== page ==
Saving Family Documents
I know everyone’s family has an interesting history, and over the years I have had a habit of saving family documents. I’m currently trying to sort them out – and make them easier for my family to read and understand. On one side of my family I can go way. One of my ancestors was Lieutenant Colonel Jonas Watson. (My maiden name was Watson.)
That was my father’s side of the family. Another side of my father’s history were the Abbots, who came on the Buffalo to South Australia in 1836. Also on the same ship, on the same journey were the Broadbents, who were ancestors of my husband. I don’t know that I will ever get around to doing further research on these, but I have interesting information about them, and the Ragless family (my mother’s side) and the Goss family (my husband’s).
When I look through what I personally have collected, about me, it is quite considerable, including newspaper articles, letters, certificates and photos. Mum’s include documents re family members deaths, wills, and more.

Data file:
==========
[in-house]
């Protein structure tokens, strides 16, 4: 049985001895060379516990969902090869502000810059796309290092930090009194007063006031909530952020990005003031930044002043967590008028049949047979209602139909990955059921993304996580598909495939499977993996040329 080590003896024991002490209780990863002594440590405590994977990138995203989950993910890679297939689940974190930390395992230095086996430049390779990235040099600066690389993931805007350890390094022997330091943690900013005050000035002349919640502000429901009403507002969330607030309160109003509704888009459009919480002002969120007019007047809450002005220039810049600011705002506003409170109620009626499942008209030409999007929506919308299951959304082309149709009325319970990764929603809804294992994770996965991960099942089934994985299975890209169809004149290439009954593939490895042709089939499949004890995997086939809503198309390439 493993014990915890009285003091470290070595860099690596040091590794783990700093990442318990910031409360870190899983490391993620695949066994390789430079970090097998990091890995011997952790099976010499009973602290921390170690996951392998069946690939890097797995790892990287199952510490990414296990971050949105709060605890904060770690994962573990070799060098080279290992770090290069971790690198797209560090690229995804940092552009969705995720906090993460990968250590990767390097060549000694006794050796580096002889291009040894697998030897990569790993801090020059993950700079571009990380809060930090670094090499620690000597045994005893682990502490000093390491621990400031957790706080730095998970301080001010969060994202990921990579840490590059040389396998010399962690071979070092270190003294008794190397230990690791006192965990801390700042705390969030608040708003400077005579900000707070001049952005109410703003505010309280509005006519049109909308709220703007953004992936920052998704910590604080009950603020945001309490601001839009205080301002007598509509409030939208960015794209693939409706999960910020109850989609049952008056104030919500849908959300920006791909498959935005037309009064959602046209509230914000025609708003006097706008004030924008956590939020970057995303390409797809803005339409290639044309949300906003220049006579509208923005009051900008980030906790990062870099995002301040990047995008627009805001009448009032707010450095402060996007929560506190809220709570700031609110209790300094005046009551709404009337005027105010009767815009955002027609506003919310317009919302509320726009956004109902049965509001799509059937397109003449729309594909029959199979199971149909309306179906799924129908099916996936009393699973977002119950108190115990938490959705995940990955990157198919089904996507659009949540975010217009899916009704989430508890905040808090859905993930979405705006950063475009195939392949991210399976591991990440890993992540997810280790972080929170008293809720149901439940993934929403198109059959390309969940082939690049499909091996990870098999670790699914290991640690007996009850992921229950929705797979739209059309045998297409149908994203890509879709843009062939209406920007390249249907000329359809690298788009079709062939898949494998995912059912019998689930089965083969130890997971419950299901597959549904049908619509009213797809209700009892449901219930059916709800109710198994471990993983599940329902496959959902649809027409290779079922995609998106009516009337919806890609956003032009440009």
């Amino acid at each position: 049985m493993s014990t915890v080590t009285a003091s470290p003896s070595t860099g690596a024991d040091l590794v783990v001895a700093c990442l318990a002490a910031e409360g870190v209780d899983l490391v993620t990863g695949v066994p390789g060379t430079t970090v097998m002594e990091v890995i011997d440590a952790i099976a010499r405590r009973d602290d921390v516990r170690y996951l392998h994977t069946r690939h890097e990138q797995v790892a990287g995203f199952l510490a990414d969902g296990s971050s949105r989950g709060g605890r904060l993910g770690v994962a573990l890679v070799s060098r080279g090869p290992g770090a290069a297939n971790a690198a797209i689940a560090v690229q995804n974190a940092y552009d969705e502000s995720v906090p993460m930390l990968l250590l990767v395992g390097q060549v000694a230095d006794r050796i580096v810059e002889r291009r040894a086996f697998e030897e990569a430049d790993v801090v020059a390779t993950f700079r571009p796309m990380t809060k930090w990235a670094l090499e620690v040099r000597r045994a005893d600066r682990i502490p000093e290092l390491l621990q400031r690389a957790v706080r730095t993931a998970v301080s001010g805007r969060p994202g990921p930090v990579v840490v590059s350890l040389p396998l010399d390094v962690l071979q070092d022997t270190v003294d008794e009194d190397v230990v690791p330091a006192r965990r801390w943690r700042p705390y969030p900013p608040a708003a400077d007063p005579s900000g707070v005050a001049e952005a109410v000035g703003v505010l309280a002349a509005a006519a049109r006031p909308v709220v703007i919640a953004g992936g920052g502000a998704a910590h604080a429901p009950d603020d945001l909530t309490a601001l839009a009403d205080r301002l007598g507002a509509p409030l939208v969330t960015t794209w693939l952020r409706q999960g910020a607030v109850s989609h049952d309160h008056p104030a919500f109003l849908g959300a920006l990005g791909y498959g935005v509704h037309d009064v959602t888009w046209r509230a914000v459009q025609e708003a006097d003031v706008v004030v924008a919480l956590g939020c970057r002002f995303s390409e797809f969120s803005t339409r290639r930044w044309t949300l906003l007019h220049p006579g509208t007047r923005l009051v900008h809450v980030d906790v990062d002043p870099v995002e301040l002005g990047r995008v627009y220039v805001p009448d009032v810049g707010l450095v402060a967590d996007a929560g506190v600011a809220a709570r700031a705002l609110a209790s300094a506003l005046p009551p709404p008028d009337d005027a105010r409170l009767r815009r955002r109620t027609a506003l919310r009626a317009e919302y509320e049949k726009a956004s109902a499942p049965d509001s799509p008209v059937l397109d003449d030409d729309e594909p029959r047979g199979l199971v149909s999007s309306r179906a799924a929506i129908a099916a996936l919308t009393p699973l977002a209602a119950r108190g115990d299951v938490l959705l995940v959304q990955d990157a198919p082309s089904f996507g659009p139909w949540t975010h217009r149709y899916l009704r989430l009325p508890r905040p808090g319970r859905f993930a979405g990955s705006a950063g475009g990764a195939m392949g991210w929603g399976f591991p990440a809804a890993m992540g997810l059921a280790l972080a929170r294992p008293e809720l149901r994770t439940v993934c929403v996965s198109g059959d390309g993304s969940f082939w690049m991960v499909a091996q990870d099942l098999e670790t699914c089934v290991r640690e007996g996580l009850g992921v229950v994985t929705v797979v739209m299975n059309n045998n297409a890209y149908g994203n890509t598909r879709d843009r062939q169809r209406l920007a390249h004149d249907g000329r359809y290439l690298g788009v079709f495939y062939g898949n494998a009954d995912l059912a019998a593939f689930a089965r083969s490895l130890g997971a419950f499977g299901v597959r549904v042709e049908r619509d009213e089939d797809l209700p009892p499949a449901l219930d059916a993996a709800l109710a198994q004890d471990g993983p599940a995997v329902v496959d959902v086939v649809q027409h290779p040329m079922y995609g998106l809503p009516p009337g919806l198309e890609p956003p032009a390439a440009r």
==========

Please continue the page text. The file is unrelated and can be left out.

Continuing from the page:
The above photo was taken in 1950, when I was probably in Grade 2 at Brighton Primary School, South Australia. (I posted this on FB and most of my friends recognised me – the tallest were always in the back row, and I’m the only blonde girl in the back row.)
My Mother’s Documents
Today I have been going through my mother’s documents, and have let a few tears flow. Some extraordinary documents that go way back. I have all her references from when she left her jobs way back in the early 1940’s, and newsletters she wrote to parents when she was the Guide Commissioner in the 1960’s.
But one I never knew she had was a personal letter from Lady Baden Powell, in the late 1950’s I think.
One of my greatest fears is that my offspring and theirs will not have any interest in family history and when I pass on, may decide to destroy it all as “rubbish”.
My sister and her side of the family are not interested in family history. What should I do?